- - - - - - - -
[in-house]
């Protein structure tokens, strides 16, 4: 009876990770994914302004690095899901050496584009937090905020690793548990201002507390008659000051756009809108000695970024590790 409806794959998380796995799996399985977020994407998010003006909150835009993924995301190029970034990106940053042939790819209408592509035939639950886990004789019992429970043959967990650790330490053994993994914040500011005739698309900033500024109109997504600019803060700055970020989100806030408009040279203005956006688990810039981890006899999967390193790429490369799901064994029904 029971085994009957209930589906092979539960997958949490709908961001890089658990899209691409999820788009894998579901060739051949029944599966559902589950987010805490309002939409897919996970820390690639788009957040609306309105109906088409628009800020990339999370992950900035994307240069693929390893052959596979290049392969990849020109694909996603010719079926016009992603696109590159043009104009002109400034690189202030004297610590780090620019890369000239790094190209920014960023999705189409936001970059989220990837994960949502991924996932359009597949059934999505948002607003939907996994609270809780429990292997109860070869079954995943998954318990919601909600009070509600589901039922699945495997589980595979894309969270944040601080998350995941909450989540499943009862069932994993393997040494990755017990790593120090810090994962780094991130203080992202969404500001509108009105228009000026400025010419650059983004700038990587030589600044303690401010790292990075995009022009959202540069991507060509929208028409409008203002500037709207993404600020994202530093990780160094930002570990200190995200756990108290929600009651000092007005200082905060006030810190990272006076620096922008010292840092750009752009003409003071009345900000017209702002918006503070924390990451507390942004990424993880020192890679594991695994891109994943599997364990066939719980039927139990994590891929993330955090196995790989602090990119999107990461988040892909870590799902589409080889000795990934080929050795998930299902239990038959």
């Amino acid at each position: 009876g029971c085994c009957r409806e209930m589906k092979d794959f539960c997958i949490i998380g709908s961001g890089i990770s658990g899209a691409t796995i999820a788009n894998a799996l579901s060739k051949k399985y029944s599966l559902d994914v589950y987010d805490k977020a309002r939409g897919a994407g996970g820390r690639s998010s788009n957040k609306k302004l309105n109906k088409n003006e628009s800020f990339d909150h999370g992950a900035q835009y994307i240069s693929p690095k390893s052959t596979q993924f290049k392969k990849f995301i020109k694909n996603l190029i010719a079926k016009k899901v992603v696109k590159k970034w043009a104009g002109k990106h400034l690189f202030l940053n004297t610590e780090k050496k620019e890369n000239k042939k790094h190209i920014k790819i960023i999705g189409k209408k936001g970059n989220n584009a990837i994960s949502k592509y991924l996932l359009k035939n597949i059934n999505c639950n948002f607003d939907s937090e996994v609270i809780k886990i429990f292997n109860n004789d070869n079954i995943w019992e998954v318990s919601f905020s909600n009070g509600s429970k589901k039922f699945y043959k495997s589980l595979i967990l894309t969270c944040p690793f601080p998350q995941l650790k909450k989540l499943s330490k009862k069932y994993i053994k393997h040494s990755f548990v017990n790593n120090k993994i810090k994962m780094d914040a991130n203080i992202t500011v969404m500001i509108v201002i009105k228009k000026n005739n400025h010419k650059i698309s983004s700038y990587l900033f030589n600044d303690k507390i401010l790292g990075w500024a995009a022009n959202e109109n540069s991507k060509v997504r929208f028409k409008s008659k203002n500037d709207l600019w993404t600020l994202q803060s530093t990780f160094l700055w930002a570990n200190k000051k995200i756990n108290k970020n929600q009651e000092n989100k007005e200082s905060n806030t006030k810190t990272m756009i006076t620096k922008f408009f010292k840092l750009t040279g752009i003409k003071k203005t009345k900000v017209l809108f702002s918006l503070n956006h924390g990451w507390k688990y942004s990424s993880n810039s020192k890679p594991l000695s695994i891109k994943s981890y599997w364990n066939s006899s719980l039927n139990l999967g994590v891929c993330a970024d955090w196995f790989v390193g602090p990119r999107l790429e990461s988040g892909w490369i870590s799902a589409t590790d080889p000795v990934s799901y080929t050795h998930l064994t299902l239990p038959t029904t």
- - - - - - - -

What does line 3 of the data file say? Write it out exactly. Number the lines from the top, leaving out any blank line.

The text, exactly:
């Amino acid at each position: 009876g029971c085994c009957r409806e209930m589906k092979d794959f539960c997958i949490i998380g709908s961001g890089i990770s658990g899209a691409t796995i999820a788009n894998a799996l579901s060739k051949k399985y029944s599966l559902d994914v589950y987010d805490k977020a309002r939409g897919a994407g996970g820390r690639s998010s788009n957040k609306k302004l309105n109906k088409n003006e628009s800020f990339d909150h999370g992950a900035q835009y994307i240069s693929p690095k390893s052959t596979q993924f290049k392969k990849f995301i020109k694909n996603l190029i010719a079926k016009k899901v992603v696109k590159k970034w043009a104009g002109k990106h400034l690189f202030l940053n004297t610590e780090k050496k620019e890369n000239k042939k790094h190209i920014k790819i960023i999705g189409k209408k936001g970059n989220n584009a990837i994960s949502k592509y991924l996932l359009k035939n597949i059934n999505c639950n948002f607003d939907s937090e996994v609270i809780k886990i429990f292997n109860n004789d070869n079954i995943w019992e998954v318990s919601f905020s909600n009070g509600s429970k589901k039922f699945y043959k495997s589980l595979i967990l894309t969270c944040p690793f601080p998350q995941l650790k909450k989540l499943s330490k009862k069932y994993i053994k393997h040494s990755f548990v017990n790593n120090k993994i810090k994962m780094d914040a991130n203080i992202t500011v969404m500001i509108v201002i009105k228009k000026n005739n400025h010419k650059i698309s983004s700038y990587l900033f030589n600044d303690k507390i401010l790292g990075w500024a995009a022009n959202e109109n540069s991507k060509v997504r929208f028409k409008s008659k203002n500037d709207l600019w993404t600020l994202q803060s530093t990780f160094l700055w930002a570990n200190k000051k995200i756990n108290k970020n929600q009651e000092n989100k007005e200082s905060n806030t006030k810190t990272m756009i006076t620096k922008f408009f010292k840092l750009t040279g752009i003409k003071k203005t009345k900000v017209l809108f702002s918006l503070n956006h924390g990451w507390k688990y942004s990424s993880n810039s020192k890679p594991l000695s695994i891109k994943s981890y599997w364990n066939s006899s719980l039927n139990l999967g994590v891929c993330a970024d955090w196995f790989v390193g602090p990119r999107l790429e990461s988040g892909w490369i870590s799902a589409t590790d080889p000795v990934s799901y080929t050795h998930l064994t299902l239990p038959t029904t």